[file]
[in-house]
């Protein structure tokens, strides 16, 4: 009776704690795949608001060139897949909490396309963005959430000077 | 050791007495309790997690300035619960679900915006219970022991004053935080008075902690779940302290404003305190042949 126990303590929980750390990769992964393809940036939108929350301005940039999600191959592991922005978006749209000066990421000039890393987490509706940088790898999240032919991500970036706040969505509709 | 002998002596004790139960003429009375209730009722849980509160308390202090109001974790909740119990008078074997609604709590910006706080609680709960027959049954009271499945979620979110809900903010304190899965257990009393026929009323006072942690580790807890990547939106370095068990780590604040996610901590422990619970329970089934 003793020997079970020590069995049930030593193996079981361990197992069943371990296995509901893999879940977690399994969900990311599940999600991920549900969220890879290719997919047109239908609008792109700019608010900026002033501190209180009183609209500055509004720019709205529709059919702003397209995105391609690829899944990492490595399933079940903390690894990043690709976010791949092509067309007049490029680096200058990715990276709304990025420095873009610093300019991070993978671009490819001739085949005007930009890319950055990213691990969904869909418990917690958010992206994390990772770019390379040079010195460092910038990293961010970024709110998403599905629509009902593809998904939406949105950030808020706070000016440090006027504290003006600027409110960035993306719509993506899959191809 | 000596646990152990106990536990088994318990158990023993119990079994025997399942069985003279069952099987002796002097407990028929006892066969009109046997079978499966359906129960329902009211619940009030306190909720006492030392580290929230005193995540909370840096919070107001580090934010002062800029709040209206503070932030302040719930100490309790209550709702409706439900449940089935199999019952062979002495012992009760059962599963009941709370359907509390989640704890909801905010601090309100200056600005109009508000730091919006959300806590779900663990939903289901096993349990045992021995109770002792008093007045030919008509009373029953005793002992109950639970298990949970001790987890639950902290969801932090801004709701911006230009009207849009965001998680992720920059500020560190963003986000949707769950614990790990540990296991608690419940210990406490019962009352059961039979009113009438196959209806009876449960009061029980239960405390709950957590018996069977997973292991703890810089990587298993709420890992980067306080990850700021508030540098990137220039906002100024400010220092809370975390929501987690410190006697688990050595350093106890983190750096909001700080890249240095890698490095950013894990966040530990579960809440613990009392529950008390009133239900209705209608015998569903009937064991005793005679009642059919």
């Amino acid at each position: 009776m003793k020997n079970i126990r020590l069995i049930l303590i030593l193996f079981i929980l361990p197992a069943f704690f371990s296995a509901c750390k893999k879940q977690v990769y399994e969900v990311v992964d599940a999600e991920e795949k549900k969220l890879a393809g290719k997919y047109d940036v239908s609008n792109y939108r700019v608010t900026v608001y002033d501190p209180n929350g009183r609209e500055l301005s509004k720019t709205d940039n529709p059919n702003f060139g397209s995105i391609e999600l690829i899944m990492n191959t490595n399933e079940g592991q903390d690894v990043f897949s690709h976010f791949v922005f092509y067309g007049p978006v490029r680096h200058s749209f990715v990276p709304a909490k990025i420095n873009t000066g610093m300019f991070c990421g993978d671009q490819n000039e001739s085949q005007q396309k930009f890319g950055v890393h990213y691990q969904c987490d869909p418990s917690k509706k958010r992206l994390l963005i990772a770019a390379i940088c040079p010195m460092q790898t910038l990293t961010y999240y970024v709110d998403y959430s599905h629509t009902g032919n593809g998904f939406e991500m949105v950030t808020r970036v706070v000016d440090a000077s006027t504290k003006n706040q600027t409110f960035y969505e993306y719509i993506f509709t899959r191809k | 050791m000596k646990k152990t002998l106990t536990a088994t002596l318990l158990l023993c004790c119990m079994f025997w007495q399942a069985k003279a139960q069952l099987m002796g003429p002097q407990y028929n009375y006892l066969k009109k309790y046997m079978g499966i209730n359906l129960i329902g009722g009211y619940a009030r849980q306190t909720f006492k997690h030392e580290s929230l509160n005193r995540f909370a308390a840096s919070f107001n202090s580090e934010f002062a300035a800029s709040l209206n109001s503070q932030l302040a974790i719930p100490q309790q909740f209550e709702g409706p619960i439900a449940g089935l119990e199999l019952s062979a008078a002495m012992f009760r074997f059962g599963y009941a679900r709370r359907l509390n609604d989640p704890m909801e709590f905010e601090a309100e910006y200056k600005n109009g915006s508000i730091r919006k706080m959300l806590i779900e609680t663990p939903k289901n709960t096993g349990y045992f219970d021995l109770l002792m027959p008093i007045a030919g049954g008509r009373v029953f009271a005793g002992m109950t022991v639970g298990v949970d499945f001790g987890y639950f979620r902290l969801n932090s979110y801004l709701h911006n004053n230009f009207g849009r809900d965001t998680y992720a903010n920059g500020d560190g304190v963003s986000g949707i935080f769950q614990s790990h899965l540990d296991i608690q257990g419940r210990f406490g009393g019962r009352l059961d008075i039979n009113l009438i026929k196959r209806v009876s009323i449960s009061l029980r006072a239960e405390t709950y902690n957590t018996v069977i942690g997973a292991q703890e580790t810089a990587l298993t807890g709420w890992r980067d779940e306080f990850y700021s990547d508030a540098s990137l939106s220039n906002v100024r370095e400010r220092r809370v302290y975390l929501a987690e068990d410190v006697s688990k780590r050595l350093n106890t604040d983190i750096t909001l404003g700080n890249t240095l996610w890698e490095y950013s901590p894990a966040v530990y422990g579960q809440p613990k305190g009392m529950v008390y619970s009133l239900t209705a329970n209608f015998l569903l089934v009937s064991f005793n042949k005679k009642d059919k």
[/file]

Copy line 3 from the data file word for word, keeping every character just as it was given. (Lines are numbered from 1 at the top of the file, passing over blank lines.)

């Amino acid at each position: 009776m003793k020997n079970i126990r020590l069995i049930l303590i030593l193996f079981i929980l361990p197992a069943f704690f371990s296995a509901c750390k893999k879940q977690v990769y399994e969900v990311v992964d599940a999600e991920e795949k549900k969220l890879a393809g290719k997919y047109d940036v239908s609008n792109y939108r700019v608010t900026v608001y002033d501190p209180n929350g009183r609209e500055l301005s509004k720019t709205d940039n529709p059919n702003f060139g397209s995105i391609e999600l690829i899944m990492n191959t490595n399933e079940g592991q903390d690894v990043f897949s690709h976010f791949v922005f092509y067309g007049p978006v490029r680096h200058s749209f990715v990276p709304a909490k990025i420095n873009t000066g610093m300019f991070c990421g993978d671009q490819n000039e001739s085949q005007q396309k930009f890319g950055v890393h990213y691990q969904c987490d869909p418990s917690k509706k958010r992206l994390l963005i990772a770019a390379i940088c040079p010195m460092q790898t910038l990293t961010y999240y970024v709110d998403y959430s599905h629509t009902g032919n593809g998904f939406e991500m949105v950030t808020r970036v706070v000016d440090a000077s006027t504290k003006n706040q600027t409110f960035y969505e993306y719509i993506f509709t899959r191809k | 050791m000596k646990k152990t002998l106990t536990a088994t002596l318990l158990l023993c004790c119990m079994f025997w007495q399942a069985k003279a139960q069952l099987m002796g003429p002097q407990y028929n009375y006892l066969k009109k309790y046997m079978g499966i209730n359906l129960i329902g009722g009211y619940a009030r849980q306190t909720f006492k997690h030392e580290s929230l509160n005193r995540f909370a308390a840096s919070f107001n202090s580090e934010f002062a300035a800029s709040l209206n109001s503070q932030l302040a974790i719930p100490q309790q909740f209550e709702g409706p619960i439900a449940g089935l119990e199999l019952s062979a008078a002495m012992f009760r074997f059962g599963y009941a679900r709370r359907l509390n609604d989640p704890m909801e709590f905010e601090a309100e910006y200056k600005n109009g915006s508000i730091r919006k706080m959300l806590i779900e609680t663990p939903k289901n709960t096993g349990y045992f219970d021995l109770l002792m027959p008093i007045a030919g049954g008509r009373v029953f009271a005793g002992m109950t022991v639970g298990v949970d499945f001790g987890y639950f979620r902290l969801n932090s979110y801004l709701h911006n004053n230009f009207g849009r809900d965001t998680y992720a903010n920059g500020d560190g304190v963003s986000g949707i935080f769950q614990s790990h899965l540990d296991i608690q257990g419940r210990f406490g009393g019962r009352l059961d008075i039979n009113l009438i026929k196959r209806v009876s009323i449960s009061l029980r006072a239960e405390t709950y902690n957590t018996v069977i942690g997973a292991q703890e580790t810089a990587l298993t807890g709420w890992r980067d779940e306080f990850y700021s990547d508030a540098s990137l939106s220039n906002v100024r370095e400010r220092r809370v302290y975390l929501a987690e068990d410190v006697s688990k780590r050595l350093n106890t604040d983190i750096t909001l404003g700080n890249t240095l996610w890698e490095y950013s901590p894990a966040v530990y422990g579960q809440p613990k305190g009392m529950v008390y619970s009133l239900t209705a329970n209608f015998l569903l089934v009937s064991f005793n042949k005679k009642d059919k």